10 Hidden Gem Waterfalls of Michigan's Upper Peninsula

10 Hidden Gem Waterfalls of Michigan’s Upper Peninsula

Hidden Gem UP Waterfalls

Visitors to Michigan’s stunning Upper Peninsula are likely familiar with the stunning drops at Tahquamenon Falls and Bond Falls, but there are nearly 200 other falls that can be explored. The incredibly varied terrain and abundant rivers and streams create perfect conditions for some of the most impressive waterfalls in the country. This list of 10 “hidden gems” is a small sample of the variety of falls Michigan has to offer, and all 10 can be reached with minimal effort. If you’re looking for great scenery without the crowds, these waterfalls should make a good starting point.

Superior Falls

Superior Falls -  Located on the Montreal River just before it empties into Lake Superior, this 65-foot waterfall falls right on the border between Michigan and Wisconsin. While there is a viewing area above the falls, the best vantage point comes from following the trail down to the lake then following the footpath that winds behind a power house and hugs the riverbank for a closer view of the falls. Many thanks to XCel Energy for keeping access to these falls open, and when visiting use caution as waterflow can change rapidly if the dam is opened. From US-2 in Ironwood head west into Wisconsin and then head north on Highway 122. About a half mile after crossing back into Michigan and just after crossing the river, look for the Superior Falls sign on the left. This video shows how close we were able to get to the falls.

Silver Creek Falls

Unnamed Falls on Silver Creek – There are no signs leading to these picturesque falls near Ahmeek, but they can be reached through a short hike on a fairly well-worn path just off of Five Mile Rd. This waterfall is about 12 feet in height, and the white cascade falls over conglomerate rock in sharp contrast to the lush green forest setting that surrounds it. From M-28 in Eagle River, head west on Five Mile Point Rd. for two miles then park on the side of the road before crossing Silver Creek and look for a path into the woods on the left. I shot the short video available here on one of our visits.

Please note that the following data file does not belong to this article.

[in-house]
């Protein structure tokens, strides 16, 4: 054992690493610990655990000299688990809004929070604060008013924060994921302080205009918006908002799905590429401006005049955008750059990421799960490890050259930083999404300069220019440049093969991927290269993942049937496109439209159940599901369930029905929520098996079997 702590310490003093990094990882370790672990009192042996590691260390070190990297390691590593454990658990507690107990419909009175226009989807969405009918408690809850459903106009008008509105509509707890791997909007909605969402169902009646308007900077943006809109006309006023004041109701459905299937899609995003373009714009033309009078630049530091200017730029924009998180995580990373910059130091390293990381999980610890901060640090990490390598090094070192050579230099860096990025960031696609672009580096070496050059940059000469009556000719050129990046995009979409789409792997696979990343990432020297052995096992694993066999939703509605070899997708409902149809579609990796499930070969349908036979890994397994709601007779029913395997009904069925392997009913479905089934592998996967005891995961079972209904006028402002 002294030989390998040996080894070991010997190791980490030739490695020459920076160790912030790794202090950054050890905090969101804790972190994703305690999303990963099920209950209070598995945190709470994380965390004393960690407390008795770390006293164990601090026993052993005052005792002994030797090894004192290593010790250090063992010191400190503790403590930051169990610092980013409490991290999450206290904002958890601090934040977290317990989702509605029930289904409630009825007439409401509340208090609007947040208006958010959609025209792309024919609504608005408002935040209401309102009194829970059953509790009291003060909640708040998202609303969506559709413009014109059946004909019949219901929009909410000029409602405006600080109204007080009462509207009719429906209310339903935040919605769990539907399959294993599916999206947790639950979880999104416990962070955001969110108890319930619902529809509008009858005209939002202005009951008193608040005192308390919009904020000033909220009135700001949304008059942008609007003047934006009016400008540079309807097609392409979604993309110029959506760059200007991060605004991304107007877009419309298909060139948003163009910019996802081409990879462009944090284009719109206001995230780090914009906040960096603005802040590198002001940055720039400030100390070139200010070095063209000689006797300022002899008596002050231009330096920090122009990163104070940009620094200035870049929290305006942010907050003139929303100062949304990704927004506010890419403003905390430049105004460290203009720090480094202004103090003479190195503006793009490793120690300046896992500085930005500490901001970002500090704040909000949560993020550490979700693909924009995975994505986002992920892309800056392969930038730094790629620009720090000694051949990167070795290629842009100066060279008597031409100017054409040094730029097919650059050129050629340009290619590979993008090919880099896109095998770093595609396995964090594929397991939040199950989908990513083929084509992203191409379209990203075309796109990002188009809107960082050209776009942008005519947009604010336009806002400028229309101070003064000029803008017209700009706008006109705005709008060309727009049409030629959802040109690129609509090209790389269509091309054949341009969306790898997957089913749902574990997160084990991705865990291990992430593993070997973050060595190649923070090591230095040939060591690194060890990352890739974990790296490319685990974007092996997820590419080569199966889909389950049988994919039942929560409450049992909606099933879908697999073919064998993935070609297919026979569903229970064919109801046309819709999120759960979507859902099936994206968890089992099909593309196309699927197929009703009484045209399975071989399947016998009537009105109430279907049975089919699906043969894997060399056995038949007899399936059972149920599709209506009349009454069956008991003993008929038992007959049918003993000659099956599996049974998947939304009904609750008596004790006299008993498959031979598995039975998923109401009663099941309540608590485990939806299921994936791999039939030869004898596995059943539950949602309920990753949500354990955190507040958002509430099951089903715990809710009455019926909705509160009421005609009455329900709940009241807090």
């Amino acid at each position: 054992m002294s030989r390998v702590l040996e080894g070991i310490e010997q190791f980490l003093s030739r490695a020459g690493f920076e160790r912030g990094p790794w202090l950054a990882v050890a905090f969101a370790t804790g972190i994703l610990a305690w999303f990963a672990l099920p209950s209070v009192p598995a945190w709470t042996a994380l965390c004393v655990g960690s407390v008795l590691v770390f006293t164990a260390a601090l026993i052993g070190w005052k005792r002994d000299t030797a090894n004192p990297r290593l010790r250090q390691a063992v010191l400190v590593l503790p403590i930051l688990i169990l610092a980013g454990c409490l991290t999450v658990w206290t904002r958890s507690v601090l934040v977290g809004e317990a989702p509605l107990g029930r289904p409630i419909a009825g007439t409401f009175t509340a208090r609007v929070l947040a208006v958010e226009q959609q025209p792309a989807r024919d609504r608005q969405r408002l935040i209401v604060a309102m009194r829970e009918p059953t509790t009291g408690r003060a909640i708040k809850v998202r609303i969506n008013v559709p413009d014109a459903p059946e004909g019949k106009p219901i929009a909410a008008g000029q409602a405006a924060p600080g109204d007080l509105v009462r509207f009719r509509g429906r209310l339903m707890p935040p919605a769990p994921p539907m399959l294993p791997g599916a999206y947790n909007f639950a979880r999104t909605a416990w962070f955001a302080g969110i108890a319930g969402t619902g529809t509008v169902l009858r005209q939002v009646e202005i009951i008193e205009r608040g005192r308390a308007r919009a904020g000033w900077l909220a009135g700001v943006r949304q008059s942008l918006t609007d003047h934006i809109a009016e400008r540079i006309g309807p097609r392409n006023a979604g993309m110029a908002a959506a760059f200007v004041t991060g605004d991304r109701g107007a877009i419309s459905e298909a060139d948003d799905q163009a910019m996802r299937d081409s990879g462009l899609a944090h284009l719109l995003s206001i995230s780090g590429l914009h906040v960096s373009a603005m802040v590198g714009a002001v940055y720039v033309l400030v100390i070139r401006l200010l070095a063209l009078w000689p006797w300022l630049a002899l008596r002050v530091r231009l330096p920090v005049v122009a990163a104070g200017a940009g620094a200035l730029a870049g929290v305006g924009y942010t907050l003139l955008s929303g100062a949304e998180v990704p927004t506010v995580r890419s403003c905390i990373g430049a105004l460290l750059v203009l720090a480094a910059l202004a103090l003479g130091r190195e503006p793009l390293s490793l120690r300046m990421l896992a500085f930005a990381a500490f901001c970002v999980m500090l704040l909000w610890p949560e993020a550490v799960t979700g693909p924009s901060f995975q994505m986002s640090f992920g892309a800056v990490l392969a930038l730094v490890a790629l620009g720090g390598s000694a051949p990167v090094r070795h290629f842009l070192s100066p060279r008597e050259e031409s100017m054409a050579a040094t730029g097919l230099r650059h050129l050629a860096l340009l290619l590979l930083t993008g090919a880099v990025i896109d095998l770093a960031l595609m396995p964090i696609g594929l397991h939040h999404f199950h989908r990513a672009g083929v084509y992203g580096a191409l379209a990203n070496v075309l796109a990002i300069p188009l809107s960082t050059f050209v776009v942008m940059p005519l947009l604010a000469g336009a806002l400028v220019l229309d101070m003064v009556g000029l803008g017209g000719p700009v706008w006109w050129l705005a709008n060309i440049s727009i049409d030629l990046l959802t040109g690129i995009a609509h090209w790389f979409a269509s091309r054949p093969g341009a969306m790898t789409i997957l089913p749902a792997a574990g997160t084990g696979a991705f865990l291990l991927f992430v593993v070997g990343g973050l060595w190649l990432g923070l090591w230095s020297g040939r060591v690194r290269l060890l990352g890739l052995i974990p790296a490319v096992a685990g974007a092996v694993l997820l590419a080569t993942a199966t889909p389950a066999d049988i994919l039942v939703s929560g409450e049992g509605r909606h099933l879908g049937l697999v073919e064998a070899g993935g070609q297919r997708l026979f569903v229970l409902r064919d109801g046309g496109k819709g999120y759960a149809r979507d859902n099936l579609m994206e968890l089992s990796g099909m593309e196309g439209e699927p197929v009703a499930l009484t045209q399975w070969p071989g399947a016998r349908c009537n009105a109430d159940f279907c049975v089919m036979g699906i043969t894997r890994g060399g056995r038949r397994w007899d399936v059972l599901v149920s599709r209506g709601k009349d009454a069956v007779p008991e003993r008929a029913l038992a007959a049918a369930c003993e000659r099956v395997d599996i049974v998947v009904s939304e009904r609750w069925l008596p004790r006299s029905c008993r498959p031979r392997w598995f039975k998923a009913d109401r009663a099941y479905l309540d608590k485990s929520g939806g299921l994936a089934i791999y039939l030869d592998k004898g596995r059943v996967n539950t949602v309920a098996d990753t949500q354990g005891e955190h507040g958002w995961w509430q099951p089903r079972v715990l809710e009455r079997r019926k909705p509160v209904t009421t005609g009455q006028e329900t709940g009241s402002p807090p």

Upper Hungarian Falls

Hungarian Falls – There are five major drops on Hungarian Creek near Hubbell, and the short yet somewhat challenging hike to see them is completely worthwhile. The upper falls (shown here) drop about 25 feet into a small holding pond above a dam, and at higher water levels the pond overflow makes a second falls into a concrete spillway. The next drop is a 10-foot, wider drop over smooth rock. The middle drop is one of the most scenic on the entire creek (see photo at top of post), as the creek makes a 20-foot plunge into a small gorge. The lower falls are difficult to access or view in full, as the creek makes a 50-foot drop while continuing its journey towards Lake Superior. From M-26 in Hubbell, head west on 6th St. and take the left fork which is Golf Course Rd. Park on the side of this dirt road near the third trail road on the left. A hike leads in about a quarter mile, the right fork heads to the pond and upper falls and the left fork will lead to the other drops. Trails follow up and down both sides of the creek. Take a look at my video for a better idea of what this collection of falls has to offer.

Haymeadow Falls